Effective Extension Procedure for the Conservative Cutting of Pulpwood on Small Woodland Areas
Perhaps the methods of reaching the farmer now in use by extension foresters and largely carried over from those used by agriculturists are not adapted to the forest crop and to the farm forest problem. A new method of attacking the problem is here discussed. It consists of first securing the co[odiaeresis]peration of the buyers of forest products by pointing out to them that it is in their own interest to have farmers practice forestry. The advantages of using forestry principles in timber cutting are pointed out to both business men and farmers and finally the enforcement problem is handed over to the timber buyers for they alone can apply the most powerful of all influences, economic pressure. The presentation is based on an actual use of the method in pulpwood cutting and not on theoretical considerations. The author does not claim that any single part of the method is original. He does hope that this may influence others to attempt the development and use of new methods in forest extension.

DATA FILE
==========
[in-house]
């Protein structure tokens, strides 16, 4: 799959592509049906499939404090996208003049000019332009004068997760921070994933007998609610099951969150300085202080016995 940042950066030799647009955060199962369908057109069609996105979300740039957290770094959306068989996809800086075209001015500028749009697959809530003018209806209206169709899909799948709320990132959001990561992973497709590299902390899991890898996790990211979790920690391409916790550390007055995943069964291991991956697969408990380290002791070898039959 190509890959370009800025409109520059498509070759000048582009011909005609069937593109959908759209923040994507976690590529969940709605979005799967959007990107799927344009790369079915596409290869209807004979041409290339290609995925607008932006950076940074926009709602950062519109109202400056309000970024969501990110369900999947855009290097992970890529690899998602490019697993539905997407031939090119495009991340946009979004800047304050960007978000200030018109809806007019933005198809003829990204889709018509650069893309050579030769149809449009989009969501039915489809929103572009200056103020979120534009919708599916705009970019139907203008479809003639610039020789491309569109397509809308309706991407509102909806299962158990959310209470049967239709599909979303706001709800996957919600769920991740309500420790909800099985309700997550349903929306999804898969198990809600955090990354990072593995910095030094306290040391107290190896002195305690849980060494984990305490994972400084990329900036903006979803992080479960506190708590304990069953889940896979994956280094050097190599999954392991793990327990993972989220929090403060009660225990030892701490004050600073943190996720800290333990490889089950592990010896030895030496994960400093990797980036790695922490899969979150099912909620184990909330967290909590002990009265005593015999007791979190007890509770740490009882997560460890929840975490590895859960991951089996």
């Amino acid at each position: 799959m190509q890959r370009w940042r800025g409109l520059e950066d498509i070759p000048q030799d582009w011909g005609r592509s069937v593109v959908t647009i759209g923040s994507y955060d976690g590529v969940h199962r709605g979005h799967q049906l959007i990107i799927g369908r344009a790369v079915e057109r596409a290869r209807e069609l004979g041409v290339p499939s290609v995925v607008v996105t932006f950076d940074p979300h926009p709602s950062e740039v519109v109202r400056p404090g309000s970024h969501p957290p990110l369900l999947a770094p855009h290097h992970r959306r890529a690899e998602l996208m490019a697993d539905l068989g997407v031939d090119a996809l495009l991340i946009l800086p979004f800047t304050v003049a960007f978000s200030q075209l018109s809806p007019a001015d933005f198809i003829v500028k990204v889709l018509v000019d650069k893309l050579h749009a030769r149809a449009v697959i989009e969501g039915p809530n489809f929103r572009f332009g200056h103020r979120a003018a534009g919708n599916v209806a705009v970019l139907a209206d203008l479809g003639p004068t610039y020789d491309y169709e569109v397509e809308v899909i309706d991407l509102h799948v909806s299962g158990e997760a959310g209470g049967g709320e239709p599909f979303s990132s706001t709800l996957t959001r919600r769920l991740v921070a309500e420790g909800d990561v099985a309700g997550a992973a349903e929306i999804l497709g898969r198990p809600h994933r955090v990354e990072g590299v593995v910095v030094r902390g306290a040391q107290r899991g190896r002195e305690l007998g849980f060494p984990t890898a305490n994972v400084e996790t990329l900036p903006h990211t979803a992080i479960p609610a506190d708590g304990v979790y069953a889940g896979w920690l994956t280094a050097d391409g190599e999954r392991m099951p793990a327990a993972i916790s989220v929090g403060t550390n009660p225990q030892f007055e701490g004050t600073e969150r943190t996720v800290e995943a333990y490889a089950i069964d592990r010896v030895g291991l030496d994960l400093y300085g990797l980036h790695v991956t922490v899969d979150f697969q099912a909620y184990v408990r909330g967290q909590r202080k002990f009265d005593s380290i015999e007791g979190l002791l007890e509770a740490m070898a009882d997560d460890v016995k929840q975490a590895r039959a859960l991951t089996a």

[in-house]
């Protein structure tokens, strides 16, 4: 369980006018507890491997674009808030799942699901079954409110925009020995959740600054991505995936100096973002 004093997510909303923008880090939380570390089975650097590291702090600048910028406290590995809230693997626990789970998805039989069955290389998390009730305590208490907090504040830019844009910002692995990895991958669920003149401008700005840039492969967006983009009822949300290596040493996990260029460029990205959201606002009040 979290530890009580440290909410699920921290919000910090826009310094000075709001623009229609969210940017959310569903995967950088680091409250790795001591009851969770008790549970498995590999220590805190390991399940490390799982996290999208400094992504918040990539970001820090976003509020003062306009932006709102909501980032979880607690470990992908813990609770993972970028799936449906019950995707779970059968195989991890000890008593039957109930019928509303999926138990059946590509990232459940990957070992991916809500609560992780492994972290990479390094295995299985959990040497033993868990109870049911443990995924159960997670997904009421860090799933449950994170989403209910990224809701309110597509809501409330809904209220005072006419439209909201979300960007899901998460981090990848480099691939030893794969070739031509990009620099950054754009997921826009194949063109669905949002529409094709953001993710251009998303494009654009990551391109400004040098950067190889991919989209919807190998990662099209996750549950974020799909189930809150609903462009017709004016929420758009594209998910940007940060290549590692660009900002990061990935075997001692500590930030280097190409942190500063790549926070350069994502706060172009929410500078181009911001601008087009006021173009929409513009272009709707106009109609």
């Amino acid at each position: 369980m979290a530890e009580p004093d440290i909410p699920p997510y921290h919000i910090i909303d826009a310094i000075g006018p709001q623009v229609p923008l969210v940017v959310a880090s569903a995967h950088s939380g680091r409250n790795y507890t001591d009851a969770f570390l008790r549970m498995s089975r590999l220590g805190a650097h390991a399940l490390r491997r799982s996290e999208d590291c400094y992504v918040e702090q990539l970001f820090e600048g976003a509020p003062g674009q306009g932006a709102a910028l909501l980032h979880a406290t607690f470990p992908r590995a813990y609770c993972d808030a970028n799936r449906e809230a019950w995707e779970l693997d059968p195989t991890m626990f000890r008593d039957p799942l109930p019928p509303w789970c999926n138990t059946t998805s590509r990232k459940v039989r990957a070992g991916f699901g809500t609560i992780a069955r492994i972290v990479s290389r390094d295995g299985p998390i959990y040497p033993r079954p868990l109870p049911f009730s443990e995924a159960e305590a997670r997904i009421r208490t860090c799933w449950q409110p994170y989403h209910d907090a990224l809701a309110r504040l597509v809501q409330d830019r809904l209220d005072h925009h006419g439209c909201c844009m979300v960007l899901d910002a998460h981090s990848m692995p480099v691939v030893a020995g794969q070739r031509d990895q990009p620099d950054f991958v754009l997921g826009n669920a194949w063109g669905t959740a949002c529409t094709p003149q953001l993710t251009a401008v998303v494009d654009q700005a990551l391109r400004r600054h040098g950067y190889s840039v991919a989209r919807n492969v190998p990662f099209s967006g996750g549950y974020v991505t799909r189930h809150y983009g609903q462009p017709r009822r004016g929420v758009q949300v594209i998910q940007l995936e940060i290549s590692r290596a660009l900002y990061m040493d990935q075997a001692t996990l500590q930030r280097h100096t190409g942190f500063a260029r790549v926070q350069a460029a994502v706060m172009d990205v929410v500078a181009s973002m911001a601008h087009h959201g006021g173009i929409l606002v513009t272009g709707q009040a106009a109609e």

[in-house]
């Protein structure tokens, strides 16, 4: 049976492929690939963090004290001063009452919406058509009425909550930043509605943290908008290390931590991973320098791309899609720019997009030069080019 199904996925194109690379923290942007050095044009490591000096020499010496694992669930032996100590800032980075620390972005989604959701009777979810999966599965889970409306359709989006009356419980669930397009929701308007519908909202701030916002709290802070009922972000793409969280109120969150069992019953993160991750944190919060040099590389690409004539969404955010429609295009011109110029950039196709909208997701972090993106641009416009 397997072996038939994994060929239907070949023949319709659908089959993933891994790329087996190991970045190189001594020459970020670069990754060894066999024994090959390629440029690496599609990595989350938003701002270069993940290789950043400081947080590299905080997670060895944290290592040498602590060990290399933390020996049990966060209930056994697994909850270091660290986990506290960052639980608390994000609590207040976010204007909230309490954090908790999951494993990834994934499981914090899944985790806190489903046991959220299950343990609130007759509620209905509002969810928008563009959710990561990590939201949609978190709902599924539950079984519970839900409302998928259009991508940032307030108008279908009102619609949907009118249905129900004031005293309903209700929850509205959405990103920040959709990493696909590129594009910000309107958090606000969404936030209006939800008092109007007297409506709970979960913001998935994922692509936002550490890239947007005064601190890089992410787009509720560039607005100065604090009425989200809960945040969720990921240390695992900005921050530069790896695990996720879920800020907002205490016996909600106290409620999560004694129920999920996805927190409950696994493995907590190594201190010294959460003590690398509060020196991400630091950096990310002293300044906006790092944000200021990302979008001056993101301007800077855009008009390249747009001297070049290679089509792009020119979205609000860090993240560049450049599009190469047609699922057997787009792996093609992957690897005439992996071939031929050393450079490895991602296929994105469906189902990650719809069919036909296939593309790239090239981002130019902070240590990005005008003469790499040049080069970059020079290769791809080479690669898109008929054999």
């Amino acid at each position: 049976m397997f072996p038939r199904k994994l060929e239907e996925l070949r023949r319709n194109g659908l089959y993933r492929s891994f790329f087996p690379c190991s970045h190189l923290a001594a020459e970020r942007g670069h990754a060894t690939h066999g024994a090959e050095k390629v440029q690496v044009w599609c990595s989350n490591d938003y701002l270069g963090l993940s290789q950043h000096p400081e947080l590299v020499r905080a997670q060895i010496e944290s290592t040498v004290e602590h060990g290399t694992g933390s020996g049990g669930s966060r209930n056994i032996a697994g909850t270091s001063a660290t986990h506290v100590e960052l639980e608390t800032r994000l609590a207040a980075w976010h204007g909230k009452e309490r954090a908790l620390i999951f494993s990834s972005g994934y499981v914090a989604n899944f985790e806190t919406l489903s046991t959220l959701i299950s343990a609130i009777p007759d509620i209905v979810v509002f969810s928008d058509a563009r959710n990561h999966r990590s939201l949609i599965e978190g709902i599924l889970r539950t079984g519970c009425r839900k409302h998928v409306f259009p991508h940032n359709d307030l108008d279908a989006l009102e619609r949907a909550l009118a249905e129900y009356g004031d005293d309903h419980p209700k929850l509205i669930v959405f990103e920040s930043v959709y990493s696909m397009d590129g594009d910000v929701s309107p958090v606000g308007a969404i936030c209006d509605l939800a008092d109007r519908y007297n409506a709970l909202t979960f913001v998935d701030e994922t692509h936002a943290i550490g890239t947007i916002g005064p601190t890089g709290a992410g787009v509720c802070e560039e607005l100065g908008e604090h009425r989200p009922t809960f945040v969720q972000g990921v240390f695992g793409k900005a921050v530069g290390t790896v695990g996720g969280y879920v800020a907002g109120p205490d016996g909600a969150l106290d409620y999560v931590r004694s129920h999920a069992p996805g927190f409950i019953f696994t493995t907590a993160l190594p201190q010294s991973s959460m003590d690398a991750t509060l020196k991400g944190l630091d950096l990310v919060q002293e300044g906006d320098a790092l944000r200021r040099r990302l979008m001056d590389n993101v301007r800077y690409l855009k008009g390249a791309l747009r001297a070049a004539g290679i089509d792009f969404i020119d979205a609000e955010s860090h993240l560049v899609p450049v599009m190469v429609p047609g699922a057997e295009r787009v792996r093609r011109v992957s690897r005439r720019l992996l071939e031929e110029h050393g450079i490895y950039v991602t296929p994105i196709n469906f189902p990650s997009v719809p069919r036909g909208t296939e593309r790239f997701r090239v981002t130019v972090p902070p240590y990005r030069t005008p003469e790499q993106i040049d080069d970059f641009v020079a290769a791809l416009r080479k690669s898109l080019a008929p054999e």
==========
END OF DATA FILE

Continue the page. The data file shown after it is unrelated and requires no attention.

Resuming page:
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Document Type: Journal Article
Affiliations: Formerly Extension Forester, Louisiana State University
Publication date: 1935-01-01
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The Journal of Forestry is the most widely circulated scholarly forestry journal in the world. In print since 1902, the Journal has received several national awards for excellence. The mission of the Journal of Forestry is to advance the profession of forestry by keeping forest management professionals informed about significant developments and ideas in the many facets of forestry: economics, education and communication, entomology and pathology, fire, forest ecology, geospatial technologies, history, international forestry, measurements, policy, recreation, silviculture, social sciences, soils and hydrology, urban and community forestry, utilization and engineering, and wildlife management. The Journal is published bimonthly: January, March, May, July, September, and November.
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